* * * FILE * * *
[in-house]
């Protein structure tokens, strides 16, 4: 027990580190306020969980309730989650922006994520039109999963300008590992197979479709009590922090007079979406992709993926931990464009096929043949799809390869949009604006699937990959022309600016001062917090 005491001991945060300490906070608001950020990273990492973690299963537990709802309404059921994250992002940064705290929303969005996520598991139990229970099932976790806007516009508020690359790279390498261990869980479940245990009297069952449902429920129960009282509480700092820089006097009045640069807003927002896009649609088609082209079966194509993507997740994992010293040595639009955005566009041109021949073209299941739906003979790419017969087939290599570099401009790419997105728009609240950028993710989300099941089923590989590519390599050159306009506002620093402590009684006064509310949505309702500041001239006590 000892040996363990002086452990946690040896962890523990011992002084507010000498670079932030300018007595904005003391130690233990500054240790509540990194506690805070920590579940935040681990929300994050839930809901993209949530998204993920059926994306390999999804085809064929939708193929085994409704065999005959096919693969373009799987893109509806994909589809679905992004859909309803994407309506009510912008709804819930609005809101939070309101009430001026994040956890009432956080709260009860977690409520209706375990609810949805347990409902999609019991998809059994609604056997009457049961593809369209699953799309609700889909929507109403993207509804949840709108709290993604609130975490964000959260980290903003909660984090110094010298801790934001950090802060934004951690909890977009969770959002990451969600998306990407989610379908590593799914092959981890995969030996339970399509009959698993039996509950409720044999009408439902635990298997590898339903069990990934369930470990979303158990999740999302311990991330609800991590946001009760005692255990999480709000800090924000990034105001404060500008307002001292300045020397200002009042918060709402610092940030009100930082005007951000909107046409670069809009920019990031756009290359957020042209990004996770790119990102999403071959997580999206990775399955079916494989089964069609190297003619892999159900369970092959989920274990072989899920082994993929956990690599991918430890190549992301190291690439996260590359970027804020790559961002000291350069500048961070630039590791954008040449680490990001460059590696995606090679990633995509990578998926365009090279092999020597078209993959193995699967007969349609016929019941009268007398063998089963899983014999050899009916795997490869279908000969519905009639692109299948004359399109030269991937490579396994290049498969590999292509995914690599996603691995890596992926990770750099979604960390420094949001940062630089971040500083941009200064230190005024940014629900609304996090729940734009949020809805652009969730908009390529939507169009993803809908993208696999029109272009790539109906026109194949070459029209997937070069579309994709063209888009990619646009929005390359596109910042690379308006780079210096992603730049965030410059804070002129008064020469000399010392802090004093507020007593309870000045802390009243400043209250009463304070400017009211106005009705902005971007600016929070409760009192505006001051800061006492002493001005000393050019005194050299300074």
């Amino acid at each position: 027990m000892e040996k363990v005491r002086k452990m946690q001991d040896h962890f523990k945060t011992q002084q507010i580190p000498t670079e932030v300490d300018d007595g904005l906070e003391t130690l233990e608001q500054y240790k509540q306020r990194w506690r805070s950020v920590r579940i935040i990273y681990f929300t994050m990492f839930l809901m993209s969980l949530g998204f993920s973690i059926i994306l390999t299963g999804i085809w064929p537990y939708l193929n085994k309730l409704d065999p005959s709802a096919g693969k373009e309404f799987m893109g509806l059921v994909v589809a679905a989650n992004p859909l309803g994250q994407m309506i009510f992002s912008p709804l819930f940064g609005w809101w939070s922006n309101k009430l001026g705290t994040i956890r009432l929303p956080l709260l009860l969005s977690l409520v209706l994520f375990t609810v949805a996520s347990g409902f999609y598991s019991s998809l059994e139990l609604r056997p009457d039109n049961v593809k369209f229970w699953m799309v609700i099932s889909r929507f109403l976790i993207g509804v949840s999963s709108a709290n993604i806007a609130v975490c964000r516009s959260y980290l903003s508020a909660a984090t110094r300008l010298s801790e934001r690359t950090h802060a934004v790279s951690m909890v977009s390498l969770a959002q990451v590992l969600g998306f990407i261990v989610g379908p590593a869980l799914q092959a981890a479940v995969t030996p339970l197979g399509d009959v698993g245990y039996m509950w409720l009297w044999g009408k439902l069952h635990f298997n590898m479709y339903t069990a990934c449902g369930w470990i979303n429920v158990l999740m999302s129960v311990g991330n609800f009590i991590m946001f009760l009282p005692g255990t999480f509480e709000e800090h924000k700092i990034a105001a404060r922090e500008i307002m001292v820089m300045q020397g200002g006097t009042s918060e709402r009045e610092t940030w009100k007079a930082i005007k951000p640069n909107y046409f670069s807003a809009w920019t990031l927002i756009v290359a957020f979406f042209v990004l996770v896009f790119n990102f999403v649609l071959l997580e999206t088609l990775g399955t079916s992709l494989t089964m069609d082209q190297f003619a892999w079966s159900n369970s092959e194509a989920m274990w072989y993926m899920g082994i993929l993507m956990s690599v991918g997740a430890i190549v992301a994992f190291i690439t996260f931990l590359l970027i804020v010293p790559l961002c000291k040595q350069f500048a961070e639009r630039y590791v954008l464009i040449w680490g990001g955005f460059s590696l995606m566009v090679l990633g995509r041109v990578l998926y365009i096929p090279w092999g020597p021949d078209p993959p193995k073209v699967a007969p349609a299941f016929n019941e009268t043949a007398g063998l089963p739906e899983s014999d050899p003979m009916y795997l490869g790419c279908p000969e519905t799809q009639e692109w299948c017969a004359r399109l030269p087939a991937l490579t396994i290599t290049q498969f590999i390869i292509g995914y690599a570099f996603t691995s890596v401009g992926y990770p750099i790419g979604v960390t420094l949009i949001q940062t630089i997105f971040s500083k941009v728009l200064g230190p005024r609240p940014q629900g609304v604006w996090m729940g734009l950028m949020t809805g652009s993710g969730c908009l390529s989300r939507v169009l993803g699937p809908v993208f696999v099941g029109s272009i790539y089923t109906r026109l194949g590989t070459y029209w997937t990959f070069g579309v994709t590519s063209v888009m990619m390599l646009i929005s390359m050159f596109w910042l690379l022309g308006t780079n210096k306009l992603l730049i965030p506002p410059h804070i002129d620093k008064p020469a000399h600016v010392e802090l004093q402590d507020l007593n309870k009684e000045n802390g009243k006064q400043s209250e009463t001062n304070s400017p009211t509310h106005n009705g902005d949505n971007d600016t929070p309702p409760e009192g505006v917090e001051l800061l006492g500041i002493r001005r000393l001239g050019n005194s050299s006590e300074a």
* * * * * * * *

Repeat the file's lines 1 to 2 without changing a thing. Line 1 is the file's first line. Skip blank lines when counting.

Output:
[in-house]
């Protein structure tokens, strides 16, 4: 027990580190306020969980309730989650922006994520039109999963300008590992197979479709009590922090007079979406992709993926931990464009096929043949799809390869949009604006699937990959022309600016001062917090 005491001991945060300490906070608001950020990273990492973690299963537990709802309404059921994250992002940064705290929303969005996520598991139990229970099932976790806007516009508020690359790279390498261990869980479940245990009297069952449902429920129960009282509480700092820089006097009045640069807003927002896009649609088609082209079966194509993507997740994992010293040595639009955005566009041109021949073209299941739906003979790419017969087939290599570099401009790419997105728009609240950028993710989300099941089923590989590519390599050159306009506002620093402590009684006064509310949505309702500041001239006590 000892040996363990002086452990946690040896962890523990011992002084507010000498670079932030300018007595904005003391130690233990500054240790509540990194506690805070920590579940935040681990929300994050839930809901993209949530998204993920059926994306390999999804085809064929939708193929085994409704065999005959096919693969373009799987893109509806994909589809679905992004859909309803994407309506009510912008709804819930609005809101939070309101009430001026994040956890009432956080709260009860977690409520209706375990609810949805347990409902999609019991998809059994609604056997009457049961593809369209699953799309609700889909929507109403993207509804949840709108709290993604609130975490964000959260980290903003909660984090110094010298801790934001950090802060934004951690909890977009969770959002990451969600998306990407989610379908590593799914092959981890995969030996339970399509009959698993039996509950409720044999009408439902635990298997590898339903069990990934369930470990979303158990999740999302311990991330609800991590946001009760005692255990999480709000800090924000990034105001404060500008307002001292300045020397200002009042918060709402610092940030009100930082005007951000909107046409670069809009920019990031756009290359957020042209990004996770790119990102999403071959997580999206990775399955079916494989089964069609190297003619892999159900369970092959989920274990072989899920082994993929956990690599991918430890190549992301190291690439996260590359970027804020790559961002000291350069500048961070630039590791954008040449680490990001460059590696995606090679990633995509990578998926365009090279092999020597078209993959193995699967007969349609016929019941009268007398063998089963899983014999050899009916795997490869279908000969519905009639692109299948004359399109030269991937490579396994290049498969590999292509995914690599996603691995890596992926990770750099979604960390420094949001940062630089971040500083941009200064230190005024940014629900609304996090729940734009949020809805652009969730908009390529939507169009993803809908993208696999029109272009790539109906026109194949070459029209997937070069579309994709063209888009990619646009929005390359596109910042690379308006780079210096992603730049965030410059804070002129008064020469000399010392802090004093507020007593309870000045802390009243400043209250009463304070400017009211106005009705902005971007600016929070409760009192505006001051800061006492002493001005000393050019005194050299300074």